| Rose Kim |
SEOUL, South Korea (WP-BLOOM) – When Choi Myoung-wha graduated from Korea University in 1988, many of the nation’s biggest companies didn’t hire women in their annual recruitment drives.
Armed with a degree in French literature, Choi landed a job at Samsung Group through a special programme thanks to her language skills.
Today, South Korea’s first female president Park Geun-hye is pushing for more female managers in public service and calling for more measures to help working mothers.
Women are hired fresh out of college by South Korea’s family-controlled conglomerates, though they still earn less than men on average. Job conditions continue to improve for women, says Choi, who heads Hyundai Motor Co’s strategic marketing group.
“It’s definitely a great era for working women,” Choi, who was Hyundai’s first female vice president when she joined South Korea’s largest automaker in 2012, said in an interview. “Society is biased in women’s favor because there hadn’t been a balance until recently.”
South Korea didn’t pass a law guaranteeing equal employment rights until April 1988, the same year that Choi graduated from university.
The country had just elected its first president, and the capital Seoul was preparing to host the Olympic Games that were regarded as a ‘coming out party’ for the country’s newly-industrialised and democratised economy.
Choi points to developments since that she says have skewed the employment environment in women’s favour, including a ban since 1999 to give preferential points to men applying for jobs in the civil service because they have to serve in the military. Women are exempt from conscription in South Korea.
Given the more favourable working conditions now, it’s up to women to break free of the mentality that they are different from men and deserve special treatment, Choi said.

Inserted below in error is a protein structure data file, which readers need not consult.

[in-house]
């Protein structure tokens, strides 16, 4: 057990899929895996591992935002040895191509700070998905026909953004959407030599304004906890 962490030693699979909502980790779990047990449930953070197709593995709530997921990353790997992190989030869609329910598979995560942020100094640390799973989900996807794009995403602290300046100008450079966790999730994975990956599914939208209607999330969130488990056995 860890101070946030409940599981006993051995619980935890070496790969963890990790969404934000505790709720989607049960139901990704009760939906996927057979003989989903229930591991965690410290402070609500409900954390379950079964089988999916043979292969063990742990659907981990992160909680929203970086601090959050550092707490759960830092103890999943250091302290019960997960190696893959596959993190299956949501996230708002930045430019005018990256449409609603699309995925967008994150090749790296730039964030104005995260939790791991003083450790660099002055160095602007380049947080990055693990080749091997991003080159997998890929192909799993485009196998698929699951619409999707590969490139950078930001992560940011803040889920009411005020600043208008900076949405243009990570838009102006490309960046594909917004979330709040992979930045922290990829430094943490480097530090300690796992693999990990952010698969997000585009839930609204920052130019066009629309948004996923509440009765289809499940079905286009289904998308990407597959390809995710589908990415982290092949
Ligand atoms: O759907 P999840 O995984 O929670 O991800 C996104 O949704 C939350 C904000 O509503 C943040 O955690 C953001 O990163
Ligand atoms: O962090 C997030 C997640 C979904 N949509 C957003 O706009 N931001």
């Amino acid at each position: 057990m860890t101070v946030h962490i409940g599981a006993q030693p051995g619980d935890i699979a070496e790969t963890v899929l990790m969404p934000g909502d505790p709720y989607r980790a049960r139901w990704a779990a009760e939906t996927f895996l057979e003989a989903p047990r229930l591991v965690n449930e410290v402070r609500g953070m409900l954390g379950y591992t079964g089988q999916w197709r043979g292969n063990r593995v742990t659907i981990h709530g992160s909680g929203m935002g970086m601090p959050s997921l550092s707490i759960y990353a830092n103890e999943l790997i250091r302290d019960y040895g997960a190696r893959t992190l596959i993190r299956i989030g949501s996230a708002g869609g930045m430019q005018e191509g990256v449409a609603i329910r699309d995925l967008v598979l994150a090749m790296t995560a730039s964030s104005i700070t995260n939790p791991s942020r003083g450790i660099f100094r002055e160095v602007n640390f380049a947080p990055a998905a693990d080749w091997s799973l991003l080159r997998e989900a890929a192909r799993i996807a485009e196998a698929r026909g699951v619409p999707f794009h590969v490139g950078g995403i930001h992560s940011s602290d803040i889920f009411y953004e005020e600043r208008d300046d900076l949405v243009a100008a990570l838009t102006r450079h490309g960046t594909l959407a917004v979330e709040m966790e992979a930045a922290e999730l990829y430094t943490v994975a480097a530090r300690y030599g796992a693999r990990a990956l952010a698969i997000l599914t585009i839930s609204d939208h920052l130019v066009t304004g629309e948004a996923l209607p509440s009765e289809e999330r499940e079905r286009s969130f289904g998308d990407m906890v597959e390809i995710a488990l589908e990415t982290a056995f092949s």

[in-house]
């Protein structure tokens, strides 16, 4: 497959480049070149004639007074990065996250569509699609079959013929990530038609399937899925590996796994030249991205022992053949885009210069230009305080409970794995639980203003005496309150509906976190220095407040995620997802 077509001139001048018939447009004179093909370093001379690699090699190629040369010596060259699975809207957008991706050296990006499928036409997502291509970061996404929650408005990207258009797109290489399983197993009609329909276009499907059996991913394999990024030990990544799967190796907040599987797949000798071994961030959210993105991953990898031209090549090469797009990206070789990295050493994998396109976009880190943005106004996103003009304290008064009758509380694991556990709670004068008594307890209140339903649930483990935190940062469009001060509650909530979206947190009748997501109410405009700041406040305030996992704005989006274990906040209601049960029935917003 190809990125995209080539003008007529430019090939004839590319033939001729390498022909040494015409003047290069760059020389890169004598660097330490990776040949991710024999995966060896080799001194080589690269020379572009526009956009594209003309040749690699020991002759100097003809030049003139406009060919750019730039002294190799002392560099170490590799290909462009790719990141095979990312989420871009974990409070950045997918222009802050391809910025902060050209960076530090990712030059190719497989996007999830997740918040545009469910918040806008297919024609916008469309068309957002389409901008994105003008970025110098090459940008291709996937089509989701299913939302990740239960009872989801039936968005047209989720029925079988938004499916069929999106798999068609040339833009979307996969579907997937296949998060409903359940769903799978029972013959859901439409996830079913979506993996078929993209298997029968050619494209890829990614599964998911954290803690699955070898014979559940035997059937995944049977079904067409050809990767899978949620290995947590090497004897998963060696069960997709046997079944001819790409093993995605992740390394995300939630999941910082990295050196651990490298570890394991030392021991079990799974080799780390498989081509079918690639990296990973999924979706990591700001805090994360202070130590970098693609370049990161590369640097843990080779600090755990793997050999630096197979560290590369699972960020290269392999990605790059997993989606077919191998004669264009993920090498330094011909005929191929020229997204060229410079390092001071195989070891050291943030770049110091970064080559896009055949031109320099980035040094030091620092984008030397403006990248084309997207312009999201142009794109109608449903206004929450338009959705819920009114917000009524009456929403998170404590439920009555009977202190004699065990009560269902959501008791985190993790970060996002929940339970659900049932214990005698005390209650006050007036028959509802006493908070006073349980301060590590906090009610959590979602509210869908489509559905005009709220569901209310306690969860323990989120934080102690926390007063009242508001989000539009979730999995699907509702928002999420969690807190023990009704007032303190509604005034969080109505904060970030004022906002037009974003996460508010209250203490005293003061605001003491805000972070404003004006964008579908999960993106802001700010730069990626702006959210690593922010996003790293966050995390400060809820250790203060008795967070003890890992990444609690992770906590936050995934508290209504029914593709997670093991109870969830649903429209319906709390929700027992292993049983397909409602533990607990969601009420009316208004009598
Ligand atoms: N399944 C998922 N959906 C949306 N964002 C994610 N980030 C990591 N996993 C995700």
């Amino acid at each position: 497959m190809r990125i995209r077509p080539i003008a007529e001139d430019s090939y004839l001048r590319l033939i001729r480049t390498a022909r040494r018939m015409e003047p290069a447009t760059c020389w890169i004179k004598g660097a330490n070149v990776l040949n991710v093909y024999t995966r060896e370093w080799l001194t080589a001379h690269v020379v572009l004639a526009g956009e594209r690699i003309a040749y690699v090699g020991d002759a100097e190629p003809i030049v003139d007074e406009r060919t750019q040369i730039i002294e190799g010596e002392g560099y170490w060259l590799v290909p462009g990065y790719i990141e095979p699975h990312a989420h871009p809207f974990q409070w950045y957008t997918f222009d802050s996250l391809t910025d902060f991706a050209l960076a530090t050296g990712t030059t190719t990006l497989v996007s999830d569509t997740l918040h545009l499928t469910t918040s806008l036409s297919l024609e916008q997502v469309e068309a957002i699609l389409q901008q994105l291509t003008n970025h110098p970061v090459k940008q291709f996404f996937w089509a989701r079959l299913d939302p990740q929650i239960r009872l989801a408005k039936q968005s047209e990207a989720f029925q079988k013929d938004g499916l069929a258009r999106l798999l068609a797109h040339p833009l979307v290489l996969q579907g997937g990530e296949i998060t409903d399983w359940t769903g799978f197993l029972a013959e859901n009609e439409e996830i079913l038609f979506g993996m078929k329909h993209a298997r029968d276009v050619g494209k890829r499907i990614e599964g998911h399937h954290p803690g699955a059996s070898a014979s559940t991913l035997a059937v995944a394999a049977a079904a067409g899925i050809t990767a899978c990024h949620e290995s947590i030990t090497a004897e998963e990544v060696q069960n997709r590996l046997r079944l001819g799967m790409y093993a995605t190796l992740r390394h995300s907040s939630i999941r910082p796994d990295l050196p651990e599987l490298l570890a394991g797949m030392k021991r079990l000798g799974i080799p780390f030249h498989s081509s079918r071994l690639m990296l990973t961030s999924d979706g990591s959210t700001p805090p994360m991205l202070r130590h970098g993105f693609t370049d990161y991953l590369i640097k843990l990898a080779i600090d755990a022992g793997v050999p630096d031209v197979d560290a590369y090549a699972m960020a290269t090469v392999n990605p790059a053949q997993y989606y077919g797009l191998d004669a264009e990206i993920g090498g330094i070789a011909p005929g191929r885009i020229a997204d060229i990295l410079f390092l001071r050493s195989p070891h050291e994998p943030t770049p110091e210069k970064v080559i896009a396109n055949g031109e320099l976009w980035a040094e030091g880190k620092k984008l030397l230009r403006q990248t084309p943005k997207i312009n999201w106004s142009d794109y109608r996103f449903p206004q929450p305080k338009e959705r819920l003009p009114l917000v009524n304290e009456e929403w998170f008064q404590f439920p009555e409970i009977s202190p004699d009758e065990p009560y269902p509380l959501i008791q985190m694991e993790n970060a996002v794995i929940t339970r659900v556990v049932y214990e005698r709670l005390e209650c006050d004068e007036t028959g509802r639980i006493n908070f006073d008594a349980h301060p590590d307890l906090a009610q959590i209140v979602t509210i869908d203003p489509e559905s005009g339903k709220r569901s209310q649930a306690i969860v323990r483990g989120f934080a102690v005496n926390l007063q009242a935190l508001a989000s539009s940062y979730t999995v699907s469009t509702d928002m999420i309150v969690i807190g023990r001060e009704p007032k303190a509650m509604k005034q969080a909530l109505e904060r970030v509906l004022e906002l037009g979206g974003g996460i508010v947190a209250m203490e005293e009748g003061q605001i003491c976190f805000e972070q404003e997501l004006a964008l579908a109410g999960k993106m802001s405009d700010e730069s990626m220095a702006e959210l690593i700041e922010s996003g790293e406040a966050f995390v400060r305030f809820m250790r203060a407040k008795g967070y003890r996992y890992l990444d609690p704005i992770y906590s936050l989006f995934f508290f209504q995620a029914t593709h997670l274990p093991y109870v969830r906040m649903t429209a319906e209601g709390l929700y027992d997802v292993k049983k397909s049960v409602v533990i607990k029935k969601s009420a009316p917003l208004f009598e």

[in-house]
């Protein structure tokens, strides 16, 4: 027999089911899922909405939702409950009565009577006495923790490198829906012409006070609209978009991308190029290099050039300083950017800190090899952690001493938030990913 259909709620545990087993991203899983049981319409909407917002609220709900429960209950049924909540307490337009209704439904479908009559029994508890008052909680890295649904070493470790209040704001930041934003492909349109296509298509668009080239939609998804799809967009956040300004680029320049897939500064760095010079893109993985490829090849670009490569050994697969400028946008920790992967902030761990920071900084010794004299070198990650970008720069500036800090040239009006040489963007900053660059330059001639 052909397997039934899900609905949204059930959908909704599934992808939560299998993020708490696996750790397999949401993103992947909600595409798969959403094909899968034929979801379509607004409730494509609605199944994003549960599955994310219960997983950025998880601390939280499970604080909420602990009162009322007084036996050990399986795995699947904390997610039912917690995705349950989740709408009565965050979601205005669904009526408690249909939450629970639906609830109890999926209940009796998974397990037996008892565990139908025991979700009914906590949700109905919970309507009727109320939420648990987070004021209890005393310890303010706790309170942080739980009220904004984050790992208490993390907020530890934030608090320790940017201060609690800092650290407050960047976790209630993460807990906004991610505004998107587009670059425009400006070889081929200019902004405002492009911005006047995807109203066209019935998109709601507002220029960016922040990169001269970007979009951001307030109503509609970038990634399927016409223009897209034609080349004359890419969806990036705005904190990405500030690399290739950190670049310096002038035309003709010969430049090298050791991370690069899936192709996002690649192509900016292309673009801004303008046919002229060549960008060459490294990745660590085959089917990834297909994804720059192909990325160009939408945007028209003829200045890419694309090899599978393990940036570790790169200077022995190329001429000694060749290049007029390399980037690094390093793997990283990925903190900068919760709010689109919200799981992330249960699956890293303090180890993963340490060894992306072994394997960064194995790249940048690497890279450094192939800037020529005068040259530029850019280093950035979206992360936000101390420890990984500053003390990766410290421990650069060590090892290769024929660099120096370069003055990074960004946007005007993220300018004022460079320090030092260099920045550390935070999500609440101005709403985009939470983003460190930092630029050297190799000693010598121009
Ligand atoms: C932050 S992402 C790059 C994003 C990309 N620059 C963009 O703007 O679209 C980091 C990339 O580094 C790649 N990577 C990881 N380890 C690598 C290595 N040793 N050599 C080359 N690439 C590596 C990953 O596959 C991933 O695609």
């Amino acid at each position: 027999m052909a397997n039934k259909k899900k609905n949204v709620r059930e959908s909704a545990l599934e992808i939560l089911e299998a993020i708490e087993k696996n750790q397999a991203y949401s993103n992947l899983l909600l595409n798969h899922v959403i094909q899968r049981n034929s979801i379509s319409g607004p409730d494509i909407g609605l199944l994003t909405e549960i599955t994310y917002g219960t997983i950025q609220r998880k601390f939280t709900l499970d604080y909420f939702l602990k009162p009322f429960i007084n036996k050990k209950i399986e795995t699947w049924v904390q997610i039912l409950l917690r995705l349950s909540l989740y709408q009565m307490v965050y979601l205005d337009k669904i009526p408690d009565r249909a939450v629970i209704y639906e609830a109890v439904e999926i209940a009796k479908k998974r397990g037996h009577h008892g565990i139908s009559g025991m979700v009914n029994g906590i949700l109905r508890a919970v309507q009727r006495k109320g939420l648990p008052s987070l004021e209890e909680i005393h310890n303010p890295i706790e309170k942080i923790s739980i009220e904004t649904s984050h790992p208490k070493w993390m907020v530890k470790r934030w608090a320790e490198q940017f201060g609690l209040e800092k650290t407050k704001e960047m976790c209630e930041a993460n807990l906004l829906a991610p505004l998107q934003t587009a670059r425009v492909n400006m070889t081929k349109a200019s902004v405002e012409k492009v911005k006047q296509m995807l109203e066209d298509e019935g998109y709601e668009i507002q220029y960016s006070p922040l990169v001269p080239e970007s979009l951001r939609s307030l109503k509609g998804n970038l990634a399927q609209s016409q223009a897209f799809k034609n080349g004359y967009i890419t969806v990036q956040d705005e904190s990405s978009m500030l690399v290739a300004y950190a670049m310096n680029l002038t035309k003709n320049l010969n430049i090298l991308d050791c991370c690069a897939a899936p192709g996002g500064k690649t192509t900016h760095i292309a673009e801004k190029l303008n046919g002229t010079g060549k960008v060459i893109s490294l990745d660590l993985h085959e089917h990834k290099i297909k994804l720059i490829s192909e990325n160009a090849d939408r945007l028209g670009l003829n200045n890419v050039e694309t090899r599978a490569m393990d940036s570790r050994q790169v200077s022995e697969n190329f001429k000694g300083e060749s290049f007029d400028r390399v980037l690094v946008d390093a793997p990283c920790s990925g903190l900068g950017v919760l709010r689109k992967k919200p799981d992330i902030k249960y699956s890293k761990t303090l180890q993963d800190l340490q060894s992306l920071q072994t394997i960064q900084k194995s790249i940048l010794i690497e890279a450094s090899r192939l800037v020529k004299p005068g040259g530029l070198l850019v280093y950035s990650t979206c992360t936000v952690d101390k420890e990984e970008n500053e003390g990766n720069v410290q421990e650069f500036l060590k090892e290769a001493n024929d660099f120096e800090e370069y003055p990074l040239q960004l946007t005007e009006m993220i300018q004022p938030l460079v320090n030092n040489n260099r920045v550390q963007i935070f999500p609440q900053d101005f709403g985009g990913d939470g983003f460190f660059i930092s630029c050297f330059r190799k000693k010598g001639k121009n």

“There is nothing in the world that becomes more difficult just because you are a woman,” Choi, 49, said on November 27 at Hyundai’s headquarters in Seoul. “A successful person can ‘happen to be’ a woman; she isn’t successful ‘because’ she’s a woman or ‘despite’ being a woman.”
Boosting the number of female executives is essential to fully tap South Korea’s talent pool given its aging population, said Kim Yongah, a senior partner at McKinsey & Co in Seoul.
“While many more women are entering the job force, retention remains to be a huge challenge,” Kim said in an e-mail. “It is critical to address both recruiting women to fill the pipeline, and development and retention of talent to grow them as leaders.”
Park has called for more family-friendly steps to be adopted, such as increasing the number of day-care places for children of working mothers and boosting subsidies to companies to offer flexible working hours.
The government also set a goal to have more female managers in public service, including increasing the proportion of women on government committees to 40 per cent by 2017, from 25 per cent in 2012.
Women made up two per cent of executive committees at Korean companies last year, trailing the eight per cent average in 10 Asian countries that McKinsey researched in 2011, based on latest available data. They accounted for 10 per cent in Europe and 14 per cent in the United States at the end of 2011.
While the percentage of women who attained tertiary education has surpassed that for men since 2009, their pay hasn’t caught up.
Women earned an average 68 per cent of a man’s monthly salary last year, compared with 52 per cent in 1988, the year Choi entered the workforce, according to government statistics.
Hyundai currently has two female vice presidents, including Choi. Cho Mi-jin was hired in August to head the company’s leadership develpment.
While she welcomes having more female workers and executives, Choi says setting a target risks having some women taking up roles they aren’t fully prepared for. The mother of two teenage boys, who didn’t enjoy pro-family policies when she started out, says women need to prioritise what’s important.
Before joining Hyundai, Choi spent two decades in marketing positions at companies including McKinsey and LG Electronics Inc.
“As a working mother, there are going to be trade-offs,” Choi said. “To succeed, you have to accept that and make the appropriate adjustments.”
Choi’s choice was to hire help for the things she couldn’t attend to, including household chores, so she could maximise the time spent with her children outside work. For that, she has the support of her husband, an architecture professor she met in college and married upon graduation.
Although the family is close, Choi says she doesn’t have photos of her personal life on her desk and thinks only about work as soon as she sets foot in the office.